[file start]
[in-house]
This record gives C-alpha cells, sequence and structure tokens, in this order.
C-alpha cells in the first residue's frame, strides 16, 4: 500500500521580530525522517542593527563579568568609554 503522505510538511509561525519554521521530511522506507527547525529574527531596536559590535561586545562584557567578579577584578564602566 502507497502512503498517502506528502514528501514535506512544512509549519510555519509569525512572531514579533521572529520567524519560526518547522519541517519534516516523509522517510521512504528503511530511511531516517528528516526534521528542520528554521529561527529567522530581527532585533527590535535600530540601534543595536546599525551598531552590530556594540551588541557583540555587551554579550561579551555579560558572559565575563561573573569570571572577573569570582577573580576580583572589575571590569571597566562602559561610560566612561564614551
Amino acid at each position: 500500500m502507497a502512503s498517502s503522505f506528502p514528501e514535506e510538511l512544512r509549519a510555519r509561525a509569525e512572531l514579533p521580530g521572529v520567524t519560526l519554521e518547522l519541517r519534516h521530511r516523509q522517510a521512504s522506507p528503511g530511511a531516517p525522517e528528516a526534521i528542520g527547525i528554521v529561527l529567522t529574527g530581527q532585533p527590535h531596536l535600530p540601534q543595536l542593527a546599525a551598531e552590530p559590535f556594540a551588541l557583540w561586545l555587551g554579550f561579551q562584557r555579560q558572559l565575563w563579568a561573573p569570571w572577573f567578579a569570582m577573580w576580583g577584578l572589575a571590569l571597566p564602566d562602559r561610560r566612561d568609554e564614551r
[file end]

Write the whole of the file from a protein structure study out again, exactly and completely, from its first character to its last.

[in-house]
This record gives C-alpha cells, sequence and structure tokens, in this order.
C-alpha cells in the first residue's frame, strides 16, 4: 500500500521580530525522517542593527563579568568609554 503522505510538511509561525519554521521530511522506507527547525529574527531596536559590535561586545562584557567578579577584578564602566 502507497502512503498517502506528502514528501514535506512544512509549519510555519509569525512572531514579533521572529520567524519560526518547522519541517519534516516523509522517510521512504528503511530511511531516517528528516526534521528542520528554521529561527529567522530581527532585533527590535535600530540601534543595536546599525551598531552590530556594540551588541557583540555587551554579550561579551555579560558572559565575563561573573569570571572577573569570582577573580576580583572589575571590569571597566562602559561610560566612561564614551
Amino acid at each position: 500500500m502507497a502512503s498517502s503522505f506528502p514528501e514535506e510538511l512544512r509549519a510555519r509561525a509569525e512572531l514579533p521580530g521572529v520567524t519560526l519554521e518547522l519541517r519534516h521530511r516523509q522517510a521512504s522506507p528503511g530511511a531516517p525522517e528528516a526534521i528542520g527547525i528554521v529561527l529567522t529574527g530581527q532585533p527590535h531596536l535600530p540601534q543595536l542593527a546599525a551598531e552590530p559590535f556594540a551588541l557583540w561586545l555587551g554579550f561579551q562584557r555579560q558572559l565575563w563579568a561573573p569570571w572577573f567578579a569570582m577573580w576580583g577584578l572589575a571590569l571597566p564602566d562602559r561610560r566612561d568609554e564614551r